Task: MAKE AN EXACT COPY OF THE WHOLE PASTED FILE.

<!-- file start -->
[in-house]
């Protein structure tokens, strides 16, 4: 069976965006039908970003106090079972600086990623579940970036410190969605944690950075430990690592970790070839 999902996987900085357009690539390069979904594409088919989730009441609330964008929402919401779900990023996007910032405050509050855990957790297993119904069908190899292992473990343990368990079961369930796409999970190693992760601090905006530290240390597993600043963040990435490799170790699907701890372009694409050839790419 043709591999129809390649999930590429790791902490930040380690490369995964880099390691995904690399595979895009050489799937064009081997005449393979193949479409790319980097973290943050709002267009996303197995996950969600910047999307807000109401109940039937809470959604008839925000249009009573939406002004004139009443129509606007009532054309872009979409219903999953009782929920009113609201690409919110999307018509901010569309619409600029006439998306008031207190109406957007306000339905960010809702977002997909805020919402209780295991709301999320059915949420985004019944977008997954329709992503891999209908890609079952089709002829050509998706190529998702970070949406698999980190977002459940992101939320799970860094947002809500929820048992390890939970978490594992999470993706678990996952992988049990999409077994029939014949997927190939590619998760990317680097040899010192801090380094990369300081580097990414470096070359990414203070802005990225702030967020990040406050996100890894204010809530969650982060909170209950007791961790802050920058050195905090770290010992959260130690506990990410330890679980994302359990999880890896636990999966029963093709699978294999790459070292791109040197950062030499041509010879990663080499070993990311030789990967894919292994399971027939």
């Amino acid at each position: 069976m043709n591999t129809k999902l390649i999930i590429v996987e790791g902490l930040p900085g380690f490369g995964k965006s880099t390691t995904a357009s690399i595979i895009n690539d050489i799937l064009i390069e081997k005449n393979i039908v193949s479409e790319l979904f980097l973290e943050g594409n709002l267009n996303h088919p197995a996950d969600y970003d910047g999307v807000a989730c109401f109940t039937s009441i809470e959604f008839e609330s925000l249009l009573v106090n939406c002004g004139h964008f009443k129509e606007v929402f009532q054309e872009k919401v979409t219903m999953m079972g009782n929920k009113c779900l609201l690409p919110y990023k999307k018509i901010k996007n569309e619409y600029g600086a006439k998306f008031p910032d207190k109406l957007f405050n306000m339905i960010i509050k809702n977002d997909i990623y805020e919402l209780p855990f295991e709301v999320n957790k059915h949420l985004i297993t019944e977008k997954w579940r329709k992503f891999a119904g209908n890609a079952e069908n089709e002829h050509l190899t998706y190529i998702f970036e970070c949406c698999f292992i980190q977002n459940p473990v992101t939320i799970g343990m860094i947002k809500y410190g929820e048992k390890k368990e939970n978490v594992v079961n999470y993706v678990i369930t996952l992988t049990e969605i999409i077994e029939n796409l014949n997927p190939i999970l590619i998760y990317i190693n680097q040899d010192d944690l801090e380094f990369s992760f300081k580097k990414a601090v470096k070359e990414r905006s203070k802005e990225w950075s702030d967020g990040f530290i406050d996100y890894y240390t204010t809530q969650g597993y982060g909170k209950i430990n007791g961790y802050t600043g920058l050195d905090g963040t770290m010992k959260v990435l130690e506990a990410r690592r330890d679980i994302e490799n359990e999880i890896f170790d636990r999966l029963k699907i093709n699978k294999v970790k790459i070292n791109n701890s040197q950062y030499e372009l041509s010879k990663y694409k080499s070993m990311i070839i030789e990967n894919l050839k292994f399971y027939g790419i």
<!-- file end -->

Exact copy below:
[in-house]
């Protein structure tokens, strides 16, 4: 069976965006039908970003106090079972600086990623579940970036410190969605944690950075430990690592970790070839 999902996987900085357009690539390069979904594409088919989730009441609330964008929402919401779900990023996007910032405050509050855990957790297993119904069908190899292992473990343990368990079961369930796409999970190693992760601090905006530290240390597993600043963040990435490799170790699907701890372009694409050839790419 043709591999129809390649999930590429790791902490930040380690490369995964880099390691995904690399595979895009050489799937064009081997005449393979193949479409790319980097973290943050709002267009996303197995996950969600910047999307807000109401109940039937809470959604008839925000249009009573939406002004004139009443129509606007009532054309872009979409219903999953009782929920009113609201690409919110999307018509901010569309619409600029006439998306008031207190109406957007306000339905960010809702977002997909805020919402209780295991709301999320059915949420985004019944977008997954329709992503891999209908890609079952089709002829050509998706190529998702970070949406698999980190977002459940992101939320799970860094947002809500929820048992390890939970978490594992999470993706678990996952992988049990999409077994029939014949997927190939590619998760990317680097040899010192801090380094990369300081580097990414470096070359990414203070802005990225702030967020990040406050996100890894204010809530969650982060909170209950007791961790802050920058050195905090770290010992959260130690506990990410330890679980994302359990999880890896636990999966029963093709699978294999790459070292791109040197950062030499041509010879990663080499070993990311030789990967894919292994399971027939």
């Amino acid at each position: 069976m043709n591999t129809k999902l390649i999930i590429v996987e790791g902490l930040p900085g380690f490369g995964k965006s880099t390691t995904a357009s690399i595979i895009n690539d050489i799937l064009i390069e081997k005449n393979i039908v193949s479409e790319l979904f980097l973290e943050g594409n709002l267009n996303h088919p197995a996950d969600y970003d910047g999307v807000a989730c109401f109940t039937s009441i809470e959604f008839e609330s925000l249009l009573v106090n939406c002004g004139h964008f009443k129509e606007v929402f009532q054309e872009k919401v979409t219903m999953m079972g009782n929920k009113c779900l609201l690409p919110y990023k999307k018509i901010k996007n569309e619409y600029g600086a006439k998306f008031p910032d207190k109406l957007f405050n306000m339905i960010i509050k809702n977002d997909i990623y805020e919402l209780p855990f295991e709301v999320n957790k059915h949420l985004i297993t019944e977008k997954w579940r329709k992503f891999a119904g209908n890609a079952e069908n089709e002829h050509l190899t998706y190529i998702f970036e970070c949406c698999f292992i980190q977002n459940p473990v992101t939320i799970g343990m860094i947002k809500y410190g929820e048992k390890k368990e939970n978490v594992v079961n999470y993706v678990i369930t996952l992988t049990e969605i999409i077994e029939n796409l014949n997927p190939i999970l590619i998760y990317i190693n680097q040899d010192d944690l801090e380094f990369s992760f300081k580097k990414a601090v470096k070359e990414r905006s203070k802005e990225w950075s702030d967020g990040f530290i406050d996100y890894y240390t204010t809530q969650g597993y982060g909170k209950i430990n007791g961790y802050t600043g920058l050195d905090g963040t770290m010992k959260v990435l130690e506990a990410r690592r330890d679980i994302e490799n359990e999880i890896f170790d636990r999966l029963k699907i093709n699978k294999v970790k790459i070292n791109n701890s040197q950062y030499e372009l041509s010879k990663y694409k080499s070993m990311i070839i030789e990967n894919l050839k292994f399971y027939g790419i």